Nanny McPhee arrives to help a harried young mother who is trying to run the family farm while her husband is away at war, though she uses her magic to teach the woman's children and their two spoiled cousins five new lessons.
The film was made in Acapulco, Mexico. Six women -- dreamy Eileen, abrasive Nan, athletic Skipper, brusque Leslie, vivacious Jennifer and patient Gayle -- are staying at a hotel in Latin America, run by Señora Muñoz. Fed up with the long delays of the adoption system in the United States, they are passing the days waiting to adopt local children to bring back home with them. Written by
Shannon Patrick Sullivan <firstname.lastname@example.org>
As complex and unresolved as the underlying issue(s)
The genius of this film is exactly the characteristic that many here have criticized it for: it contradicts itself all over the place and ends abruptly with no resolution. What possible resolution could you expect? Adoption is an inherently troubling phenomenon. It always involves awkward intersections of race and class, opportunity and the lack thereof, sex and sexism, law and morals. I found this film to be deeply troubling in all the ways it should be, due to the topic.
I think Sayles did a brilliant job bringing together a number of very believable characters and just showing them to us for 90-some odd minutes. All have their contradictions, and none clearly speaks some unambiguous authorial opinion. The son of the hotel owner mouths his leftist analysis with his buddies, but is really a drunken loser. Rita Moreno, through her frustration with her husband's politics, voices the frustration of so many women: politics is one thing, but who'll take care of the kids? And of course, the reverse is implied as well: kids are one thing, but who'll take care of the politics? You can go through each of the characters and seem some inherent pull in opposite directions.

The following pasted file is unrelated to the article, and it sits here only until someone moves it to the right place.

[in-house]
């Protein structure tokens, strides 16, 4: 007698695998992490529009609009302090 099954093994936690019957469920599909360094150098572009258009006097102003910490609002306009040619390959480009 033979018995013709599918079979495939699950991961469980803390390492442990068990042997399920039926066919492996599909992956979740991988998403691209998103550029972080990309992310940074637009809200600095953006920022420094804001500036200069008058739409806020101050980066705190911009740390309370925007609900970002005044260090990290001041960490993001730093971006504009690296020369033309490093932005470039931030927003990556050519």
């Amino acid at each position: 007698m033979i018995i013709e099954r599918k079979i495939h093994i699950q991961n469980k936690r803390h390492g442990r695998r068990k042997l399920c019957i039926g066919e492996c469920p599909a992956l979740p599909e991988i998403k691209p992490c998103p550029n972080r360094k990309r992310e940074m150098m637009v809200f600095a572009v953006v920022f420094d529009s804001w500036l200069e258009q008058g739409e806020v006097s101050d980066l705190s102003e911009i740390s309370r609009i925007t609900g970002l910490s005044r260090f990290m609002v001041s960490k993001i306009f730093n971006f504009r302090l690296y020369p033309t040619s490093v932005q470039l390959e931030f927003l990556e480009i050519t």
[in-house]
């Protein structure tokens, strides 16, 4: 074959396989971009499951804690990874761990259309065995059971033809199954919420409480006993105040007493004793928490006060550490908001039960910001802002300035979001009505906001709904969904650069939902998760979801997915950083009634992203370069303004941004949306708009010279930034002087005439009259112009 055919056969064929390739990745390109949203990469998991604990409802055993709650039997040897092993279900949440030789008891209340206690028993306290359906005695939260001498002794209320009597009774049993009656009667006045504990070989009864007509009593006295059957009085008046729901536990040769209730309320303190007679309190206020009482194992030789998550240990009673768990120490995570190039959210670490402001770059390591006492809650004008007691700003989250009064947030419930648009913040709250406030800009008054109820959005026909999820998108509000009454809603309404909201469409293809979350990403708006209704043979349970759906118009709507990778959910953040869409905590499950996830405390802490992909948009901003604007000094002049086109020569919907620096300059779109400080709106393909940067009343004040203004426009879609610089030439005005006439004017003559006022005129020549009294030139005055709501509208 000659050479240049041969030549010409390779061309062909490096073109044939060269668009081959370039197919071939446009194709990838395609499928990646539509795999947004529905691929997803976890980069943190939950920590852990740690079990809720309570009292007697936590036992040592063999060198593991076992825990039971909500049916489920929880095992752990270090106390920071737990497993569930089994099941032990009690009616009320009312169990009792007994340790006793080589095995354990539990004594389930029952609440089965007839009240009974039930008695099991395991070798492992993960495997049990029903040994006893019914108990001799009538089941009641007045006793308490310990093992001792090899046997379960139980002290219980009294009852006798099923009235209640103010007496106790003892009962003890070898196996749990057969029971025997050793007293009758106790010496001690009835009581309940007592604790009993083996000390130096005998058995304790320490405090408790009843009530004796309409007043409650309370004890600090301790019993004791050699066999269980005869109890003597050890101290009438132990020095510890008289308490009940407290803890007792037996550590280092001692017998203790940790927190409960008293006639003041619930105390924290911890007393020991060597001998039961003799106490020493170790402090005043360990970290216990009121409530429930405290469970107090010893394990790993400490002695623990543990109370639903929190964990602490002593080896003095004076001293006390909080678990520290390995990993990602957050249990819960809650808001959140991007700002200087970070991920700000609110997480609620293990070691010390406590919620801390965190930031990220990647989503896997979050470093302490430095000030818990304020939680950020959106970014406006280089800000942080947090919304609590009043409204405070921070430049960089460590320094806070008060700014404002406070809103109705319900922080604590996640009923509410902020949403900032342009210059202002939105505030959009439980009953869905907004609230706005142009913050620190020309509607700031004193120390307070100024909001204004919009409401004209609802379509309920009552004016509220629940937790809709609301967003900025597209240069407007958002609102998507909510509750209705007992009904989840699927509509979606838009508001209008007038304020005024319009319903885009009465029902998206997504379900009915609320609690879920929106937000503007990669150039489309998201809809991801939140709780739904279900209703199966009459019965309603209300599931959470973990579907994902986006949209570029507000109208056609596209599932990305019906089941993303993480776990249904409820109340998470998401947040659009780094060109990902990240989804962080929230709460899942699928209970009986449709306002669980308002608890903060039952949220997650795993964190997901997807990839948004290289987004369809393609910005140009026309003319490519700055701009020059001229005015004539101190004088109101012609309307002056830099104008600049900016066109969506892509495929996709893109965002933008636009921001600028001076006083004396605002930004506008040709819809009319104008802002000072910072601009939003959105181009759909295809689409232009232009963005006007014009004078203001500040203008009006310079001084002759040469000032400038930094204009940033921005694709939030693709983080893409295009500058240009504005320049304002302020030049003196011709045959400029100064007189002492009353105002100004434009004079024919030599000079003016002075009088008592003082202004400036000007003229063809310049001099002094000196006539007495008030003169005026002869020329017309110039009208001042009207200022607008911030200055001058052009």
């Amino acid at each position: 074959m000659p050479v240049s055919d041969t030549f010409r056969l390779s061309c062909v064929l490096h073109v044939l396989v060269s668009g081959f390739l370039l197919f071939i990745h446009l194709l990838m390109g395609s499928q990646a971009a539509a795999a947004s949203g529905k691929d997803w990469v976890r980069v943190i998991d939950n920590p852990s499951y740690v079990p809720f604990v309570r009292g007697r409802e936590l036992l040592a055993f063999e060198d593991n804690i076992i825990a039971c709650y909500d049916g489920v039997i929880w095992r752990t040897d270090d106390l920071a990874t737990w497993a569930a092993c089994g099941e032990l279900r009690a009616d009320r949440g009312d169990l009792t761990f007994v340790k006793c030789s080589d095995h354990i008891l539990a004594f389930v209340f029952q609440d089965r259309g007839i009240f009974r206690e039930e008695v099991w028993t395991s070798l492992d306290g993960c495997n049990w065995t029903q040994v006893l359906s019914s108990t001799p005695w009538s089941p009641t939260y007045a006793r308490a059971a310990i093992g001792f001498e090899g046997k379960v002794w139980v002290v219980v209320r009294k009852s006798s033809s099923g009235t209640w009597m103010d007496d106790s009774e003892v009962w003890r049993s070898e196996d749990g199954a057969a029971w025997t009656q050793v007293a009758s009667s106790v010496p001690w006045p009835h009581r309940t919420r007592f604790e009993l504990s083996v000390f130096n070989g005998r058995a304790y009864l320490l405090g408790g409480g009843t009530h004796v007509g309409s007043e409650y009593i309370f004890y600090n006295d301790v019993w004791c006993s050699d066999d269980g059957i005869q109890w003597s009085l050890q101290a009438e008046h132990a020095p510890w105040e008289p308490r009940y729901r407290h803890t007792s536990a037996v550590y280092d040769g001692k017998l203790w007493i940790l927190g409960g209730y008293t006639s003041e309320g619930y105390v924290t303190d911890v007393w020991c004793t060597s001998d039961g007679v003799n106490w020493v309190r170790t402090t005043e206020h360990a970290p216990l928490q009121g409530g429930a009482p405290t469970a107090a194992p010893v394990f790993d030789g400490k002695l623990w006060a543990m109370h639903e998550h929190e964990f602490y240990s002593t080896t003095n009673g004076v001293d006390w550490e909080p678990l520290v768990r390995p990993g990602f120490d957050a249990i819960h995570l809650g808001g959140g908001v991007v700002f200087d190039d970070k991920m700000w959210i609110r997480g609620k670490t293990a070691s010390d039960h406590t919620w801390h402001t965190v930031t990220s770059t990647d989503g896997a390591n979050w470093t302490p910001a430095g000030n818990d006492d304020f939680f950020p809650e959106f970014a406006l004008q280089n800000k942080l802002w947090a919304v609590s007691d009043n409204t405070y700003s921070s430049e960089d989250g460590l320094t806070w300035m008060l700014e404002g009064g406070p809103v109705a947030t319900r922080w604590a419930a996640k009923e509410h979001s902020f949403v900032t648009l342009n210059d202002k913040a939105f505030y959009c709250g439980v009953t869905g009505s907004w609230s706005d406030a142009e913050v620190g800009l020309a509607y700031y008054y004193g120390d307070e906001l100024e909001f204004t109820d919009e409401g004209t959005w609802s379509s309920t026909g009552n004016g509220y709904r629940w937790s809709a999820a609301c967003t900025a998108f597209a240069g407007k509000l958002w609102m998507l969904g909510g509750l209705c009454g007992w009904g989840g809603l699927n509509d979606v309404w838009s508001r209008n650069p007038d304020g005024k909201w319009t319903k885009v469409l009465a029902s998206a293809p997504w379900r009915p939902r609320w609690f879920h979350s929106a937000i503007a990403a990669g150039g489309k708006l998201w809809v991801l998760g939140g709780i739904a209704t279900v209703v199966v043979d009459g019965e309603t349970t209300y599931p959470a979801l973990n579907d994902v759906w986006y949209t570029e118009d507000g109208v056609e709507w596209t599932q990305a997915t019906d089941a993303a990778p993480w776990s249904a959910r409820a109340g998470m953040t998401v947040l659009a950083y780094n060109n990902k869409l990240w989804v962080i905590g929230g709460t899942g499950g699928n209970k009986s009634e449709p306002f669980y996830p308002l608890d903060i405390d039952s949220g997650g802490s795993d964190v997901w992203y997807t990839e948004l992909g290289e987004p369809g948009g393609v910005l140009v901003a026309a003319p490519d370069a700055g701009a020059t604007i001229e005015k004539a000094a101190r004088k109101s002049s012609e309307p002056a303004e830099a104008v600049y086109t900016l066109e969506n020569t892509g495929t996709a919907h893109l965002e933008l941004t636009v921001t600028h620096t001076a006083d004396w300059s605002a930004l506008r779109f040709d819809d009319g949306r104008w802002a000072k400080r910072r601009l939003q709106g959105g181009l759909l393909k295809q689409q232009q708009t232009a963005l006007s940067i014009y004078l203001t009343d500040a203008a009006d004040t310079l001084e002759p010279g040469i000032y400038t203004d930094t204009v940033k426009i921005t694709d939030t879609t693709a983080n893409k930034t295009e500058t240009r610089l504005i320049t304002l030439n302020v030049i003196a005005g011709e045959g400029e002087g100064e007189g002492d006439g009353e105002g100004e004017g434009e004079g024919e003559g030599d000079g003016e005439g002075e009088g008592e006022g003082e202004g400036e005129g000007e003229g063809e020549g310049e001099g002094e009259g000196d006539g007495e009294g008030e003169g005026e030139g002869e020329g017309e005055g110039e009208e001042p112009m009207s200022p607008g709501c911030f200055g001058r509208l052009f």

I loved that none of the characters is entirely sympathetic, except perhaps the three homeless boys. They are all complicated and corrupted by a complicated and corrupt world that places a premium on babies and motherhood, but only under the "right" circumstances for the right women and the right kids.
I was very grateful that there was no real closure at the end, and that all Sayles had to say was that, despite all, both the least sympathetic and the most sympathetic of the potential moms were about to leave with babies.
Anyone who cares about kids and women should see this movie. And certainly anyone who is considering adoption (domestic or international -- either way, it's all the same issues) should see it. In sum, a very thought-provoking movie.
P.S. -- Did I mention the incredible soundtrack?
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